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Magnets in a Bag

Group Size

Small Groups


Utah LessonPlans


Students will compare and contrast the patterns that they create using iron fillings and different types of magnets.


For each group:

  • Bar magnet
  • Horseshoe magnet
  • Disc or ring magnet
  • 8 oz bottle of vegetable oil
  • Two clear Ziploc baggies
  • 1 tbs. Iron filings
  • Box of large paperclips

Additional Resources


  • Usborn Science Activities--Vol. 1, by Joan and Maurice Martin (Usborn Publishing Ltd, Usborn House, 83-85 Saffron Hill, London, EC1N 8RT, England. Copyright 1992, or; ISBN 0-7460-0698-5
  • Usborn Science Activities--Science With Magnets, by Joan and Maurice Martin (Usborn Publishing Ltd, Usborn House, 83-85 Saffron Hill, London, EC1N 8RT, England. Copyright 1992, or; ISBN 0-7460-1259-4
  • World Book, Young Scientist--Light & Electricity--Magnetic Power, by Hemesh Alles (World Book Inc., 525 West Monroe Street, Chicago, Illinois 60661. Copyright 1992); ISBN 0-7166-2791-4
  • The World Book Student Discovery Encyclopedia--Vol. M, (World Book Inc., 233 N. Michigan Ave., Chicago, Illinois 60601., 1-800-975-3250. Copyright 2000); ISBN 0-7166-7400-9


  • The Magic of Magnetism, (100% Educational Videos; 4921 Robert J. Matthews Pkwy, El Dorado Hills, California 95762,; VHS Product #1010S, DVD Product #S1401

Background for Teachers

We know that magnets have forces that draw iron and steel objects toward them. We also know that magnets have poles usually referred to as North and South. Opposite poles attract each other and like poles repel. North ends attract South ends, South ends attract North ends. North ends repel North ends and South ends repel South ends. If they are close enough, depending upon the strength of the magnet, they will come together with great force and must be treated with care.

There are unseen magnetic fields around magnets. North and South polarized ends of magnets are where the strong pulling and repelling occurs. Bar, ring, disc, and horseshoe magnets each have different, distinctly-shaped magnetic fields. Lines within these fields and the patterns they create are referred to as magnetic field lines. These lines seem to flow away from the North end of a magnetic field and return again to the South end.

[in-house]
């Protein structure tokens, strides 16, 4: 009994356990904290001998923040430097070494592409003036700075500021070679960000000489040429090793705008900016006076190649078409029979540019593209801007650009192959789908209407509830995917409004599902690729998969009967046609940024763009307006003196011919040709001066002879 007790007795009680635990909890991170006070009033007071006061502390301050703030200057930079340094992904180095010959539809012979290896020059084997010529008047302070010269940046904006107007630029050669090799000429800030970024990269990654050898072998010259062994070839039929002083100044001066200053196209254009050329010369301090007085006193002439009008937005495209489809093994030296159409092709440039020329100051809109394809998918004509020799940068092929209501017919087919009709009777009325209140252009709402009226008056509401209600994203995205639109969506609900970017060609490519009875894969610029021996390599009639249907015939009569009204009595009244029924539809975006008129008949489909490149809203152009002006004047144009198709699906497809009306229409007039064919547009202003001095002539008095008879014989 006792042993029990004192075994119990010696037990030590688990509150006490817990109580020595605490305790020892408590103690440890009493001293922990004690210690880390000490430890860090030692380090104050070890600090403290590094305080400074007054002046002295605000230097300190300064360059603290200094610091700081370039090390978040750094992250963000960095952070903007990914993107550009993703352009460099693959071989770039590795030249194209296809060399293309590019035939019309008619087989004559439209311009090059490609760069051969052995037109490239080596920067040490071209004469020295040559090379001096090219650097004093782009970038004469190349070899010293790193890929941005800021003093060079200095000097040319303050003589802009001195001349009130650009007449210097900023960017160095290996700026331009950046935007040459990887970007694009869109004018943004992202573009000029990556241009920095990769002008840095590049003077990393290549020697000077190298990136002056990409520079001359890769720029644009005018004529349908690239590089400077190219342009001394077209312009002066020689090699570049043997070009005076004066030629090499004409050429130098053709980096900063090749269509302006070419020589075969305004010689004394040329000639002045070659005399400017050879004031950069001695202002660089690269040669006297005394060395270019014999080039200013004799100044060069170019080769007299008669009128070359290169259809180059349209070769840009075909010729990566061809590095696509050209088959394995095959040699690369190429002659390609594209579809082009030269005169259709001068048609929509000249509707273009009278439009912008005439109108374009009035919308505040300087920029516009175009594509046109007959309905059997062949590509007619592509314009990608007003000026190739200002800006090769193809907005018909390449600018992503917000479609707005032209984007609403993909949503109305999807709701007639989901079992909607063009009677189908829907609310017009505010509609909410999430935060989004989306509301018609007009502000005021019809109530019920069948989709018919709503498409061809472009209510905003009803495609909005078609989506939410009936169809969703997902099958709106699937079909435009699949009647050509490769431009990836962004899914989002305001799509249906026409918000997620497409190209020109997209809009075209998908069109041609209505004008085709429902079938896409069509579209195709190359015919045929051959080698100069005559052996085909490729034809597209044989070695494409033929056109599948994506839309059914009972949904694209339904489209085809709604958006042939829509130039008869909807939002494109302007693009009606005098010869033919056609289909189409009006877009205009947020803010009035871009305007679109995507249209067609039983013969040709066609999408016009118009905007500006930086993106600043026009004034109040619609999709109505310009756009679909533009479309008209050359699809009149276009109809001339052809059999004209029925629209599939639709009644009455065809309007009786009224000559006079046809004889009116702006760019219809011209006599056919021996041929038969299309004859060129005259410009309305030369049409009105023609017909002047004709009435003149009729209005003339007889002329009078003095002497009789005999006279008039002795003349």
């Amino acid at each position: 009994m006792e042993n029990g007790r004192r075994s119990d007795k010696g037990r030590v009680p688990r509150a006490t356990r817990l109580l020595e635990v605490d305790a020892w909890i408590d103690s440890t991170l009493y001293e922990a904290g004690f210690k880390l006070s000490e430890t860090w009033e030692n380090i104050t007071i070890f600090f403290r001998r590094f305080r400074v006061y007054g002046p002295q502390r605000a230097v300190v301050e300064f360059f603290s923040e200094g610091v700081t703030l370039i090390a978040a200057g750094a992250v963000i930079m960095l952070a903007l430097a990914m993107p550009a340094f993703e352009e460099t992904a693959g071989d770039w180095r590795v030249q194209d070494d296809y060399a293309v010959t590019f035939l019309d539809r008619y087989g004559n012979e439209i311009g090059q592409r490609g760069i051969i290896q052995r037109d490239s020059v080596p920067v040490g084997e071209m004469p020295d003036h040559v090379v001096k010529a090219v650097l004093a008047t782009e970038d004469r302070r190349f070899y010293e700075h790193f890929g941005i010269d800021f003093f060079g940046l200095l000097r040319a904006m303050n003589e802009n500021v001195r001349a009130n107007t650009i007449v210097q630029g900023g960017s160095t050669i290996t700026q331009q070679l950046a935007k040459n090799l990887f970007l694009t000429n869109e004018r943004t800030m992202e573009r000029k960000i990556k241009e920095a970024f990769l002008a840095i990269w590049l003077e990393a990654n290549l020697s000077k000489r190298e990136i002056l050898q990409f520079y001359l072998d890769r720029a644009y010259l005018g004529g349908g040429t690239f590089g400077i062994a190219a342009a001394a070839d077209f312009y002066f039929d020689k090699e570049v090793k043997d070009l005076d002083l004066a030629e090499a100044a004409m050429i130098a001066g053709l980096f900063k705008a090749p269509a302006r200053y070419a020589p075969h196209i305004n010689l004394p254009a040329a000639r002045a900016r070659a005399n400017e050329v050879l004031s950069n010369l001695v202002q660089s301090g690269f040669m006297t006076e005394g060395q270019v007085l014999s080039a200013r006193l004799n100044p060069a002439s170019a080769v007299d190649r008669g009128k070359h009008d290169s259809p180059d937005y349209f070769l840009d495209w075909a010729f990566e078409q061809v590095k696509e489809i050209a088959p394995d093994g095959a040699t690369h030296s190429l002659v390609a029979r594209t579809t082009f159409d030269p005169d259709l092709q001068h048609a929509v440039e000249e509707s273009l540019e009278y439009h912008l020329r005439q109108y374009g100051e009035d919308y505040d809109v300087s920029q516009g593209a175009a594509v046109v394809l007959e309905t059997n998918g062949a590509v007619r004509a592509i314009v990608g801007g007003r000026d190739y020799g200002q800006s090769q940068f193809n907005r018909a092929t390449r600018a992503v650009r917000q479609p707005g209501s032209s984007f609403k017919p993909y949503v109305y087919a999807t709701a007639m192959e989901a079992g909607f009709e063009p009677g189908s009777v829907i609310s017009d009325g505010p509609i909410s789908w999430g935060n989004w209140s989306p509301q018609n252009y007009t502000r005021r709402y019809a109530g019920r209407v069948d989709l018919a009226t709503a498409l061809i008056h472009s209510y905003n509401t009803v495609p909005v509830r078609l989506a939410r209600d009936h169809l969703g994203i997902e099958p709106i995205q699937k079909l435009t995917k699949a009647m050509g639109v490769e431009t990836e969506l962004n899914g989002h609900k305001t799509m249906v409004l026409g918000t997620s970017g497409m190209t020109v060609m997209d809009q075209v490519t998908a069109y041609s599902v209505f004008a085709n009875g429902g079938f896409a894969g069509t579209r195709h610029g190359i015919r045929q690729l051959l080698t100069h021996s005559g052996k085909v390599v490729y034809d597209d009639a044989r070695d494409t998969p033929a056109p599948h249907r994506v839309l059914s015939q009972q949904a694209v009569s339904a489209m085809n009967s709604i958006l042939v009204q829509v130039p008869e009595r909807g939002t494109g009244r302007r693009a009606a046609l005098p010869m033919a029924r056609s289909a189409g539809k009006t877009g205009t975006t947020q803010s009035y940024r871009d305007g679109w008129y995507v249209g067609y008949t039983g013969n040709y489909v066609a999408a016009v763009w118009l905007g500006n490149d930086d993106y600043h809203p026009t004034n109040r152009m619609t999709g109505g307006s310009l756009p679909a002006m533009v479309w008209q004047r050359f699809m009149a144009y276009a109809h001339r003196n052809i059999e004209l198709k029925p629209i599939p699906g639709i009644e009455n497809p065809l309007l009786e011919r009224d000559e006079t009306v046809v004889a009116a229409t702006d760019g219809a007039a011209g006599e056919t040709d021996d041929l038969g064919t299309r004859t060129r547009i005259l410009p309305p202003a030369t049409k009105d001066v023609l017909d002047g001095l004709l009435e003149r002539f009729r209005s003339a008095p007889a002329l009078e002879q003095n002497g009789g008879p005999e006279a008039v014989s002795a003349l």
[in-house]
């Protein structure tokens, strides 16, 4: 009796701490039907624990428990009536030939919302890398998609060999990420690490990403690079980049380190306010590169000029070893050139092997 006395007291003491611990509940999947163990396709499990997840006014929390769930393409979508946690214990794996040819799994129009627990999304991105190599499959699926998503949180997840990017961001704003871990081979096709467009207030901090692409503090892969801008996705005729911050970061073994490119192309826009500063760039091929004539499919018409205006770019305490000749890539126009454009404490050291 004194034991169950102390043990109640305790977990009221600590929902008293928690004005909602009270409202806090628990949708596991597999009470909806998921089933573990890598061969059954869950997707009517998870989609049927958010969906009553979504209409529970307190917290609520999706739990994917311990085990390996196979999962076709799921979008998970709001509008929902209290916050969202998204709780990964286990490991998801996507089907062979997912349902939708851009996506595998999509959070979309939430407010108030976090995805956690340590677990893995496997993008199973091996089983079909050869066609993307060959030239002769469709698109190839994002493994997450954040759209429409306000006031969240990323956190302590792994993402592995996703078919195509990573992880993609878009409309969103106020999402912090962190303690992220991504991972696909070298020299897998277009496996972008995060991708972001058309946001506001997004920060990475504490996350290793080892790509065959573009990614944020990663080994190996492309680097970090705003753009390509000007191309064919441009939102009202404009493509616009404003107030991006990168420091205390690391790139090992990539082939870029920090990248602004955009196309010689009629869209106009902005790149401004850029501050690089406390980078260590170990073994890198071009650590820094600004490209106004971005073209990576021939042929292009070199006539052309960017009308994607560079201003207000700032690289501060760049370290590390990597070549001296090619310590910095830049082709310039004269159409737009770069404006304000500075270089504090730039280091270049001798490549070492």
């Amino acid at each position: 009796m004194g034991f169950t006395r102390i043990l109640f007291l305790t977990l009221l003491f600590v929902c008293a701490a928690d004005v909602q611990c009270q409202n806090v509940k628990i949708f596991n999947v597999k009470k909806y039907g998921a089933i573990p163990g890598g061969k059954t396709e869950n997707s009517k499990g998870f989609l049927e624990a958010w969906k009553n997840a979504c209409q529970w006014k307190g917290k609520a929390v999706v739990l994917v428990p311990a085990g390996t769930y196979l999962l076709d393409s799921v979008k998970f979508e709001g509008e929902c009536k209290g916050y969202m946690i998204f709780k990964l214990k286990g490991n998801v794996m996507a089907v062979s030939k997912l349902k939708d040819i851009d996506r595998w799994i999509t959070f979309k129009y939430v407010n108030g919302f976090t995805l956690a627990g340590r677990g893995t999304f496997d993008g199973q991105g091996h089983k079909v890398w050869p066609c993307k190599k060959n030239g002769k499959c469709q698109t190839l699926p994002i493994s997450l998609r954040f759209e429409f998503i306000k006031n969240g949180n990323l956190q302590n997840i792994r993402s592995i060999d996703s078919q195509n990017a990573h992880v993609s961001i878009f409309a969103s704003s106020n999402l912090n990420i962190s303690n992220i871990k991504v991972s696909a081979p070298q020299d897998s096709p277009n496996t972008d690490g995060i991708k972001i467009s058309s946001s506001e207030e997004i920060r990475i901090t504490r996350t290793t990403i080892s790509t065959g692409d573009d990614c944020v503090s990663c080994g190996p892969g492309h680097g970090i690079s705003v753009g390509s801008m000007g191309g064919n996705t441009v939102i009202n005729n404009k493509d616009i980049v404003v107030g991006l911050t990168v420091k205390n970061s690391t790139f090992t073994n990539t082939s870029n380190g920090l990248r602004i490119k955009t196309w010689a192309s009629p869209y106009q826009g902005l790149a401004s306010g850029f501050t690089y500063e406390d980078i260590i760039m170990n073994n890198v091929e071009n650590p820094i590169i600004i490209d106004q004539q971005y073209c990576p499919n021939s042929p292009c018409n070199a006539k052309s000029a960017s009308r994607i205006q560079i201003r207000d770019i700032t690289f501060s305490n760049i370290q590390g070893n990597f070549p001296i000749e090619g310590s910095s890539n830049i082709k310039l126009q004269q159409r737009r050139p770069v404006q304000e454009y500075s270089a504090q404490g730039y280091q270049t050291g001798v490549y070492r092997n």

Earth has a magnetic field very similar to a bar magnet, with magnetic field lines flowing away from the North and returning in an oval pattern to the South Pole. The magnetic North and South Poles are not the same as the true North and South poles as depicted on globes and maps. The North Magnetic Pole is slowly drifting across the Canadian Arctic. The Geological Survey of Canada keeps track of this motion by periodically conducting magnetic surveys to determine the Pole’s location. The most recent survey, completed in May 2001, determined an updated position for the Pole and established that it is moving northwest at approximately 40 km per year.

Intended Learning Outcomes

1. Use Science Process and Thinking Skills
2. Manifest Scientific Attitudes and Interests

Instructional Procedures

Invitation to Learn
Duct tape a strong magnet under a table or sheet of cardboard or poster board. Ask the students what the forces are around a magnet. Slide paper clips along the table/cardboard until they are attracted to the magnet. Explore the patterns.

Instructional Procedures

  1. Have students pour vegetable oil into one Ziploc bag.
  2. Mix in iron filings.
  3. Zip the first bag closed and place it inside the second bag; zip the second bag closed. (Clear bags are best. The kind with white labels on the side work, too, however the labels make the magnetic lines of a force field difficult to see.)
  4. Gently shake the bags up until the iron filings are equally distributed in the vegetable oil.
  5. Place a bar magnet as flat as possible on a smooth, hard surface.
  6. Place the shaken plastic bag on top of the bar magnet.
  7. Observe the lines that occur. (You may want to gently tap the top of the bag and loosen some of the iron particles to move in the liquid.)
  8. Label and draw the pattern that occurs.
  9. Repeat this procedure for horseshoe, disc, and ring magnets.
  10. Compare and contrast the patterns.
  11. Students record the results in a science journal.
  12. Clean-up: Have students pour their oil from the Ziploc bags through a funnel back into the original bottles and label them. (Make sure they label them, CONTAMINATED, and only good for detecting magnetic fields.)

Note: Ziploc bags are great for freezers and short term storage, but oil left in Ziploc bags overnight makes a mess.


  • Have students write down and describe what happened and how they think these patterns were formed.
  • Allow students to hypothesize if the position of the magnet effects the appearance of the magnetic field?
  • Partner special needs students responsibly to assure success during this activity.

Family Connections

  • Have students teach their parents about magnetic fields.
  • Allow students to check out magnets and bottles of CONTAMINATED oil to test the hypothesis mentioned above.

Assessment Plan

  • Assess writing using the Science Writing Rubric.
  • Students create compare and contrast drawings to assess accuracy.
  • Have students compare and draw the patterns created by a bar, horseshoe, ring, and disc magnet.

Created: 11/01/2004
Updated: 10/07/2022